Inside Africa

Gretchen Healey

Namibia is fast becoming a destination of choice for the savvy Africa traveler due to the country’s staggering beauty, a legacy of passionate conservation, and friendly, welcoming people. With 12 trips to Africa to her credit, “Africa Hand” and photojournalist Gretchen Healey shares her top five adventures not to be missed.

Okonjima

Okonjima is the home of the AfriCat foundation, an organization focused on long-term conservation of large carnivores in Namibia.  It is a few hours’ drive northeast from Windhoek, Namibia’s capital, and allows travelers to get their feet wet with game viewing as well as providing a fascinating environmental education experience.  There are multiple types of lodging available, from camping to luxurious private villas.

Okonjima cheetah

While AfriCat is primarily a rescue and release program, there are several ‘ambassador’ cheetahs that reside there full time.  Visiting these cats can be a very rewarding experience, especially for keen photographers.  Guests are able to get very close to the cats; hearing their vocalizations was one of the most interesting aspects of our time with them. 

In addition to education, Okonjima offers game drives, night viewing from a hide, and bushman walks.  One highlight of my visit was tracking and finding cheetah on foot.  It isn’t strenuous and the cheetahs are habituated to humans, but it is not without risk – or reward.  The vantage point on the ground is quite different from being in a vehicle.

Etosha

Etosha waterhole

Etosha National Park is probably Namibia’s most famous, and rightfully so.  It is vast at over 8,500 square miles and is home to more than 114 mammal species and 340 bird species.  The park is dotted with waterholes, giving visitors a unique opportunity to see many different animals gathered in a small area sharing the same resources.  It gave a vehicle-full of very seasoned safari goers pause to see elephants, oryx, springbok, ostrich and zebra milling around the same waterhole, while a pair of lazy lions were splayed in the shade nearby – too hot to be bothered to move.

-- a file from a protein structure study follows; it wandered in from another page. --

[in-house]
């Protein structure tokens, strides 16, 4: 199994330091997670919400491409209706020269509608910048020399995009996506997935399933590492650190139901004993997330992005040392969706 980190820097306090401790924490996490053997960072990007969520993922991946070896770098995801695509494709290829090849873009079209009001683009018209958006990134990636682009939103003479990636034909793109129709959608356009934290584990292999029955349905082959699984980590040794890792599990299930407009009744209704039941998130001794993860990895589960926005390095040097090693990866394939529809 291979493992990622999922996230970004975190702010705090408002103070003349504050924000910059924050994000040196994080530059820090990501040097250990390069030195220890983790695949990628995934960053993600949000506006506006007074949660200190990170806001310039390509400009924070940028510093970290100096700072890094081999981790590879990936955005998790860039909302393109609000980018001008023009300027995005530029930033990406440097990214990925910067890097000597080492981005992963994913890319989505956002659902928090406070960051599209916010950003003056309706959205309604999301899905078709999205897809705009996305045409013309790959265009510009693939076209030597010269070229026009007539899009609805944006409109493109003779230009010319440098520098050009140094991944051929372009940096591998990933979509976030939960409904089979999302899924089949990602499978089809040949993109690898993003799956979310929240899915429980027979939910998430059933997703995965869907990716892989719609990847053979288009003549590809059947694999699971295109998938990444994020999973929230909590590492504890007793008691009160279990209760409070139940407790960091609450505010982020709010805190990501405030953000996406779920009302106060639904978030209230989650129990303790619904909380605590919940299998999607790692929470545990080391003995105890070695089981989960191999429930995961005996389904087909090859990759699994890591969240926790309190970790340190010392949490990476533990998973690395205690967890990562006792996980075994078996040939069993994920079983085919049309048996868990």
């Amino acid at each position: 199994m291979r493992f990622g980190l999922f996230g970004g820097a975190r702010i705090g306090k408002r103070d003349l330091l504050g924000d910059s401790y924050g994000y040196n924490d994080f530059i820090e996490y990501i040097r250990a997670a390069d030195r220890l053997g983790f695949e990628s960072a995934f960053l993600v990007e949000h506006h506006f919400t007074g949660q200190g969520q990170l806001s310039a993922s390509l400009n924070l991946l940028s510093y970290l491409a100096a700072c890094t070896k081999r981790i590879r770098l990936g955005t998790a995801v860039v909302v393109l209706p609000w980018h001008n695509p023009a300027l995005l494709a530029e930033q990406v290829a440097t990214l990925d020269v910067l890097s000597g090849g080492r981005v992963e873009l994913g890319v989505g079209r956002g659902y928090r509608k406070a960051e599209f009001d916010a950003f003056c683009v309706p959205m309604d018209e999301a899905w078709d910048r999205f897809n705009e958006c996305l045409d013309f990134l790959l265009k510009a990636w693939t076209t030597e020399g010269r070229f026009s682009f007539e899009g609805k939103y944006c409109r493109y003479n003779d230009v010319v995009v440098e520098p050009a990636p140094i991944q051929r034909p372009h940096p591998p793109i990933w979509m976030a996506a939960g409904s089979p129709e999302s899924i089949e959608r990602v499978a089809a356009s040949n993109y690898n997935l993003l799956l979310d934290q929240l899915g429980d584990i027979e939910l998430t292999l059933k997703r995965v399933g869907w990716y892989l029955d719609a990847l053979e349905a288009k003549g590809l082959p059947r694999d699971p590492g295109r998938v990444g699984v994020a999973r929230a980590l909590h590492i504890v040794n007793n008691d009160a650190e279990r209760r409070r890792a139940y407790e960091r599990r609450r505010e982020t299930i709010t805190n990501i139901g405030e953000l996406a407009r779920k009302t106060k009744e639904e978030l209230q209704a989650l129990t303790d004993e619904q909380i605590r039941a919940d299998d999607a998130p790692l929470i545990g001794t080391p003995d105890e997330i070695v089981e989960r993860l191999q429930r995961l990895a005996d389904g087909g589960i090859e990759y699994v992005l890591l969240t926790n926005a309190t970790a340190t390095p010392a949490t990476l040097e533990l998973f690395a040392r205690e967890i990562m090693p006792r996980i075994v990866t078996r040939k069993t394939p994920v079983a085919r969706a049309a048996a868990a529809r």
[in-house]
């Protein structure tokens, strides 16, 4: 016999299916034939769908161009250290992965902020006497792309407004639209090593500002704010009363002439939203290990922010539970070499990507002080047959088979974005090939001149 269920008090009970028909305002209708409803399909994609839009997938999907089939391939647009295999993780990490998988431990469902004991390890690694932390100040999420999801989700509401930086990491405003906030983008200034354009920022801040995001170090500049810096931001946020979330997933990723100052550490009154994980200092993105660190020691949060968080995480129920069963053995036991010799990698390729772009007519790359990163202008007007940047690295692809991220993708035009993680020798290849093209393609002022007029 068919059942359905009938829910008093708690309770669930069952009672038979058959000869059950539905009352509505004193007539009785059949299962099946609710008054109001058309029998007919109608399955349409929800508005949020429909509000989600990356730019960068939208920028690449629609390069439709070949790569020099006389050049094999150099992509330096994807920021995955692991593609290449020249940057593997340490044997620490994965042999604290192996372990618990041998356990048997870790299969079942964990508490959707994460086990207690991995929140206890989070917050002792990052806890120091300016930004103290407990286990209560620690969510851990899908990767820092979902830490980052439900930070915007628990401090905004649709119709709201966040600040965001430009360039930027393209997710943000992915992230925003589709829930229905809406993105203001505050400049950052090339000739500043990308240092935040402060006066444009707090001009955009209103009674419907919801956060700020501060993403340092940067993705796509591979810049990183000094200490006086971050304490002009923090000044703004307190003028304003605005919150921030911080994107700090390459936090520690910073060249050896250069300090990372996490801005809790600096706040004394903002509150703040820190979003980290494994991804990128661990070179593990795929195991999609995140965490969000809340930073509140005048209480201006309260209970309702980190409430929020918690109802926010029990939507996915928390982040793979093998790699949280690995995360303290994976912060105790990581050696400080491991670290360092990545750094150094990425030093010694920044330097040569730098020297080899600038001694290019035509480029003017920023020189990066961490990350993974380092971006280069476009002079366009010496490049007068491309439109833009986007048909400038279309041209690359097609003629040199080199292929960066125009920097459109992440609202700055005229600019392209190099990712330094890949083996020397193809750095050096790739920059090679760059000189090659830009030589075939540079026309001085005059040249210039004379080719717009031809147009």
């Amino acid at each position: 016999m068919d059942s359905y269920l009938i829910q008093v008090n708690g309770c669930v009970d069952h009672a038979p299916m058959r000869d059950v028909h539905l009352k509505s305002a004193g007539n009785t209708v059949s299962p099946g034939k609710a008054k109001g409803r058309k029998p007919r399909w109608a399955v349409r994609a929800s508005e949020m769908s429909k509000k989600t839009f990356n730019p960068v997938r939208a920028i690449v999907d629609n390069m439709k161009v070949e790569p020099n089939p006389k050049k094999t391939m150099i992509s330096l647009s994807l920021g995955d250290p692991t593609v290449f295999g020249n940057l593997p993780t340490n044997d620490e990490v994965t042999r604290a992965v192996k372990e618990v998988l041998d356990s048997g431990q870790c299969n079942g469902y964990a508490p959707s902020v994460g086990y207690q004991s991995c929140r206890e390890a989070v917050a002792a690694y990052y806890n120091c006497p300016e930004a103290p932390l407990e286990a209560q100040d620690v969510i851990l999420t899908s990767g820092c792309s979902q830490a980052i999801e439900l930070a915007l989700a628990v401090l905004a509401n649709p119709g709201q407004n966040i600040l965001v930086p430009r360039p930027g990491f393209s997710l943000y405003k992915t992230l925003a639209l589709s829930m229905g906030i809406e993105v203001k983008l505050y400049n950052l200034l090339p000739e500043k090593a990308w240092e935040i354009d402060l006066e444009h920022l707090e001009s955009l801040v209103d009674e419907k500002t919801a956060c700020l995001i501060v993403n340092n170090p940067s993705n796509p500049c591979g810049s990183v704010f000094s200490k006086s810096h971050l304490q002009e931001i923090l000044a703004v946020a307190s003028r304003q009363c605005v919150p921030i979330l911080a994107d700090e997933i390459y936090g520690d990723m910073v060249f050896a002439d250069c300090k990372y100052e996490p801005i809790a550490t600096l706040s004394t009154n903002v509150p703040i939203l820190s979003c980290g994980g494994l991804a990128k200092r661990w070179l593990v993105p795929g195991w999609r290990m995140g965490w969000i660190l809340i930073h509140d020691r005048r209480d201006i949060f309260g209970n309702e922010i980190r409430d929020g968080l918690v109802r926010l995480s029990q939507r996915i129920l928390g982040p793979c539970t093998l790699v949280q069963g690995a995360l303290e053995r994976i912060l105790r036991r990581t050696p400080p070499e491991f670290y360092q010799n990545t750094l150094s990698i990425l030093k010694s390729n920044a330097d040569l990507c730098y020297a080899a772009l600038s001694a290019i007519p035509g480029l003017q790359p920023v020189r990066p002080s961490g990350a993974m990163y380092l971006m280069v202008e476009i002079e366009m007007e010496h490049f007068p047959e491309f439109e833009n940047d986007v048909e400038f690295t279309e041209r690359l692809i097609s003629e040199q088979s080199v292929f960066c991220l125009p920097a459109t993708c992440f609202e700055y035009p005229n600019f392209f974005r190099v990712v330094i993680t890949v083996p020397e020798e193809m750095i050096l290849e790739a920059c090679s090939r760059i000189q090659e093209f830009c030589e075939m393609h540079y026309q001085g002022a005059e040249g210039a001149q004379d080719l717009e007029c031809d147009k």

The Park’s other feature is the Etosha Pan.  Three million years ago it was an enormous but shallow lake, but the Kunene River changed course and reduced it to a series of salt pans.  If the lake still existed, it would be the third largest on Earth. 

Etosha Pan with vehicle

 As it stands now, the pans fill only once approximately every 7 years.  During our visit, it was bone dry, which was nice, as visitors can drive a small distance on to the pan.  Standing on the pan gives the impression of being on the surface of the moon.

Damaraland

Damaraland is an area defined by stunning and changeable rock formations.  Rock walls of burnt orange escort travelers through the desert, broken up by building-high piles of boulders.  While in this area a visit to Twyfelfontein – arguably the best collection of petroglyphs (rock engravings) in Africa – should not be missed.

The site is an ancient graffiti museum.  There are depictions of land animals, as well as hand and foot prints and abstract art littered over acres of terrain.  Perhaps even more amazing are the engravings of sea animals, such as seals and penguins, given that the petroglyphs are well inland from the ocean. It’s an astonishing collection set in an incredibly dry, and therefore unlikely, place for people to have settled for 7,000 years.

The highlight of Damaraland was searching for desert-adapted elephants. These are not a different species from the African elephant, they have specially adapted to exceptionally dry conditions.  The most obvious of these adaptations is their ability to go 

Desert adapted elephants

without water for several days, as well as their eating habits – they are much less destructive when eating vegetation than their non-desert dwelling counterparts.

We ‘river surfed’ (drove quite quickly through the sands of an ephemeral riverbed) looking for the elusive elephants and managed to spot two herds that had come together and were headed for water.  The unique part of viewing these animals was that we were the only vehicle - in the middle of nowhere - and there wasn’t a national park border anywhere nearby.  It was an intimate and incredibly special experience.


Skeleton Coast/Sossusvlei

Namibia’s formally protected coastline, dubbed the Skeleton Coast, is named after the beached whale and seal bones which covered the shore when the whaling industry was still active, 

Skeleton Coast shipwreck